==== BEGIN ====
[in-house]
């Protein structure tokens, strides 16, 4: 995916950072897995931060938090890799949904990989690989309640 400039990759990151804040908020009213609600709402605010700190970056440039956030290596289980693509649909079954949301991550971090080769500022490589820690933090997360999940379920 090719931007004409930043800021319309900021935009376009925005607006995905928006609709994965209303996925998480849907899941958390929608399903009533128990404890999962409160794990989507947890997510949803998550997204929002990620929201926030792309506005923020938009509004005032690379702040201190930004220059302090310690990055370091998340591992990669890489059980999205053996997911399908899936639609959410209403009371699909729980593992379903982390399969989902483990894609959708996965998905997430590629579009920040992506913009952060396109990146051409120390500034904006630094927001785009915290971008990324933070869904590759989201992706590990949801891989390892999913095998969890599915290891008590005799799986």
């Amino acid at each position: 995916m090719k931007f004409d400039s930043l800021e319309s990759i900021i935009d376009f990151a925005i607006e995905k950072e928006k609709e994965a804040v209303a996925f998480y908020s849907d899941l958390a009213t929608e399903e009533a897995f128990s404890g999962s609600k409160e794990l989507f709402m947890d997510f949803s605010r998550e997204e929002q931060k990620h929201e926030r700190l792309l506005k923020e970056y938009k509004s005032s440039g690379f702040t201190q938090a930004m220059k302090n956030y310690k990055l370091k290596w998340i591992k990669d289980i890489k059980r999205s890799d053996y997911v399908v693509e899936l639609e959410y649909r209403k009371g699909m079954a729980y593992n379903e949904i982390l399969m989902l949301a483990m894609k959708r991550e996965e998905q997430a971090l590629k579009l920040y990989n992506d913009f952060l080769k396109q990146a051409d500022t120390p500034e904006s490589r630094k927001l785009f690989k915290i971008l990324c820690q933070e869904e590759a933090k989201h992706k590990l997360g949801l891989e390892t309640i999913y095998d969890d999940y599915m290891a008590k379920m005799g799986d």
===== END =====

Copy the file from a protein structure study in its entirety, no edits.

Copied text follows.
[in-house]
């Protein structure tokens, strides 16, 4: 995916950072897995931060938090890799949904990989690989309640 400039990759990151804040908020009213609600709402605010700190970056440039956030290596289980693509649909079954949301991550971090080769500022490589820690933090997360999940379920 090719931007004409930043800021319309900021935009376009925005607006995905928006609709994965209303996925998480849907899941958390929608399903009533128990404890999962409160794990989507947890997510949803998550997204929002990620929201926030792309506005923020938009509004005032690379702040201190930004220059302090310690990055370091998340591992990669890489059980999205053996997911399908899936639609959410209403009371699909729980593992379903982390399969989902483990894609959708996965998905997430590629579009920040992506913009952060396109990146051409120390500034904006630094927001785009915290971008990324933070869904590759989201992706590990949801891989390892999913095998969890599915290891008590005799799986």
């Amino acid at each position: 995916m090719k931007f004409d400039s930043l800021e319309s990759i900021i935009d376009f990151a925005i607006e995905k950072e928006k609709e994965a804040v209303a996925f998480y908020s849907d899941l958390a009213t929608e399903e009533a897995f128990s404890g999962s609600k409160e794990l989507f709402m947890d997510f949803s605010r998550e997204e929002q931060k990620h929201e926030r700190l792309l506005k923020e970056y938009k509004s005032s440039g690379f702040t201190q938090a930004m220059k302090n956030y310690k990055l370091k290596w998340i591992k990669d289980i890489k059980r999205s890799d053996y997911v399908v693509e899936l639609e959410y649909r209403k009371g699909m079954a729980y593992n379903e949904i982390l399969m989902l949301a483990m894609k959708r991550e996965e998905q997430a971090l590629k579009l920040y990989n992506d913009f952060l080769k396109q990146a051409d500022t120390p500034e904006s490589r630094k927001l785009f690989k915290i971008l990324c820690q933070e869904e590759a933090k989201h992706k590990l997360g949801l891989e390892t309640i999913y095998d969890d999940y599915m290891a008590k379920m005799g799986d």